VEGAS OUTLAWS’ X-CELLENT ADVENTURE: On the cusp of the league’s return (minus Vegas) this month, remembering our XFL debut
Super Bowl XXXV ended around about 10 minutes to 7 in Las Vegas on the night of Jan. 28, 2001, as the Ray Lewis-led Baltimore Ravens slowly smothered the New York Giants over the course of three-plus hours at Tampa’s Raymond James Stadium.
A hapless Kerry Collins only mustered 112 yards through the air for the Giants when he wasn’t being relentlessly picked off (four times!). The team’s lone score came on a third-quarter, 97-yard kick return by Ron Dixon that briefly pulled Big Blue within 10, and was rendered hilariously impotent 18 seconds later when the Ravens ran back their ensuing kickoff. Baltimore’s win remains one of the finest defensive football performances in modern Super Bowl history, assuming you hate exciting football and/or the Giants.
What would happen about 142 hours later on a Saturday evening at Sam Boyd Stadium — starring our very own, brand-spankin’ new Las Vegas Outlaws, debuting in, frankly, an outlaw league — couldn’t be described as “finest” anything. Or in any but the most technical sense, “football.” It was modern, though. Got to give them that.
When Vince McMahon strode out to the field on Feb. 3, 2001, and growled in his cheese-dripping ur-Bane pro-wrestling voice “This is … the XFL,” it sounded exactly like the threat it was.
The XFL dragged protean football lump Mike Ditka out to pretend like what we were about to see was a great leap forward in grid-ovation: two safeties scrambling for the ball at midfield instead of a wussy coin toss. Announcing duo Matt Vasgersian and Jesse “The Body” Ventura – and spare a moment of pity for the talented pro Vasgersian here – fawned over this battle of wills and athleticism. The scramble would relentlessly injure players over the course of the XFL season.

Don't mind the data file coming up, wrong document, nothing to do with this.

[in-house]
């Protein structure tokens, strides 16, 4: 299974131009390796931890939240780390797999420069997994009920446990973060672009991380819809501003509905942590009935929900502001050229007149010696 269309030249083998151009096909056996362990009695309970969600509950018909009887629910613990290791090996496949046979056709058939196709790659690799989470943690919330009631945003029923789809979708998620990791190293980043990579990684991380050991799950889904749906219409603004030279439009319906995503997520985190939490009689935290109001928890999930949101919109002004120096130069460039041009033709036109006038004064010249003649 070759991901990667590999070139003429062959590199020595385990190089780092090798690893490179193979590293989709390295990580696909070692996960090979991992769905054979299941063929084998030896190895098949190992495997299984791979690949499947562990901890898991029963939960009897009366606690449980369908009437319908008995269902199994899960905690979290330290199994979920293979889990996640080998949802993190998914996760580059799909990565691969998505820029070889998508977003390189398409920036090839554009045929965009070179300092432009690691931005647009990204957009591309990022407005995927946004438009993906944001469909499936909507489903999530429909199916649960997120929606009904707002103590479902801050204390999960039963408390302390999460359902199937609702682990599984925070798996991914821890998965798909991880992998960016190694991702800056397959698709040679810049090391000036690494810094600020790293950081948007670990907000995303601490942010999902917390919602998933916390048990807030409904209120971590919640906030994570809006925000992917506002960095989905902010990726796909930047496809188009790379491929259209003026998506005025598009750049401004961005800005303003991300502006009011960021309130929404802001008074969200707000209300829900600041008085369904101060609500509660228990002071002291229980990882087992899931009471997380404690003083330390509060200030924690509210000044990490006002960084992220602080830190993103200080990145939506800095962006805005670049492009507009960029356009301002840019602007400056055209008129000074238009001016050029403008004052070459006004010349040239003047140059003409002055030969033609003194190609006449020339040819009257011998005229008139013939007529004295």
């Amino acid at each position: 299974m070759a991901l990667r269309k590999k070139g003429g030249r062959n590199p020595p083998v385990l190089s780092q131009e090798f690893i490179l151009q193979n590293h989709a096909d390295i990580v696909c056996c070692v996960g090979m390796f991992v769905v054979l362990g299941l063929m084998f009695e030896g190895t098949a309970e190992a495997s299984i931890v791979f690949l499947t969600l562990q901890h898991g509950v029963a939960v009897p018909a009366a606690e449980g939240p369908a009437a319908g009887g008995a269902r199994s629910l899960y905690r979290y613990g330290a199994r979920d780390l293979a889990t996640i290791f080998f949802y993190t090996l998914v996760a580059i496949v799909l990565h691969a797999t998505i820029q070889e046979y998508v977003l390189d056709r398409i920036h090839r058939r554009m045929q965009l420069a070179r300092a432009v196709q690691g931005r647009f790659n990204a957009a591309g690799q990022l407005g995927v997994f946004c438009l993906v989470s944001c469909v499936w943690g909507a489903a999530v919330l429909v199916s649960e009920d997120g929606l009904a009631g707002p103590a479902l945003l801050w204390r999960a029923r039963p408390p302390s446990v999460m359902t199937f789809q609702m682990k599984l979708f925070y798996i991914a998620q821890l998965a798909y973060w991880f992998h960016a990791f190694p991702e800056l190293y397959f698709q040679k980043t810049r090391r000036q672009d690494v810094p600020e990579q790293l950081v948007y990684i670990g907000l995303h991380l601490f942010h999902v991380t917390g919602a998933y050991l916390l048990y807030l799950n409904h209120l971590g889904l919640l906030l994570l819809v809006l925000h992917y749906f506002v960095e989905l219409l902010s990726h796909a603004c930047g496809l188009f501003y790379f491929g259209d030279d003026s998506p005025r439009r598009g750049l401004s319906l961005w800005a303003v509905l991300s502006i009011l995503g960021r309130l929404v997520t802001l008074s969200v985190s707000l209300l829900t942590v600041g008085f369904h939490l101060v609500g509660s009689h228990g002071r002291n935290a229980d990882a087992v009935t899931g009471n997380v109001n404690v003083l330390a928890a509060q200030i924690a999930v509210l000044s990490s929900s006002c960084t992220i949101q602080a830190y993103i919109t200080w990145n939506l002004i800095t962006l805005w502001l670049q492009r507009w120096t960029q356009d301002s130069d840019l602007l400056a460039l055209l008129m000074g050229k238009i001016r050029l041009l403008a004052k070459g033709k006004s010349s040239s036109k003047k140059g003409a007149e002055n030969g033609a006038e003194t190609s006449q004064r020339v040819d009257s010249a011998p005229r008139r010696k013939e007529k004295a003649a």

Before kickoff, the broadcast cut to the Outlaws cheerleaders, dancing to a George Thorogood cover of Hank Williams Jr.’s “I Really Like Girls.” Somehow, that told you everything you needed about the brain trust behind the XFL: Hank got you ready for some football, right? You liked that, didn’t you? We’ll just do that, but not quite as good, and with a sweaty, desperate dose of T&A.
The Outlaws jumped out to a 19-0 lead over the we-see-what-you-did-there-named New York/New Jersey Hitmen, paced by 46 yards on the ground by Rod “He Hate Me” Smart, the pre-viral sensation who became human shorthand for the league and would end up playing five seasons in the NFL. The rest of the game was so utterly devoid of drama that the league cut its inaugural broadcast short in the fourth quarter to throw to the Orlando-Chicago tilt happening at the same time.
It was the high point for the Outlaws, and the league.
That opening night drew 54 million viewers, but they would quickly flee in droves. Week Two saw half the audience tune in when the promised spectacle of ultraviolence and dripping sex (the XFL teased for weeks that they’d take you inside the cheerleaders’ locker room) proved to be a fat, wet dud. The Outlaws stumbled to a 4-6 record and dead last in the Western Division, missing out on the playoffs and a chance to compete in the championship Million Dollar Game.
Dick Ebersol brought in NBC as a 50-50 partner in the league with McMahon and his then-WWF. The network wavered as the season went on. The Outlaws saw attendance slide from an announced 30,000 in that first game to 17,000 by the end. One year was enough. The XFL pulled the plug.
“I don’t believe in my entire career in sports or show business, I was ever more wrong” Ebersol said in ESPN’s 30 for 30: This Was the XFL.
Naturally, the XFL returns Feb. 8 for a second go-round. This time, Las Vegas wasn’t fortunate enough to land an XFL team to go along with the NFL Raiders. Die-hard Outlaws stalwarts will have to travel to Los Angeles to get their XFL fix. But we’ll always have He Hate Me.
To offer feedback on this story or suggestions for future stories on Las Vegas Newswire, contact Managing Editor Steve Bornfeld at SBornfeld@lvcva.com.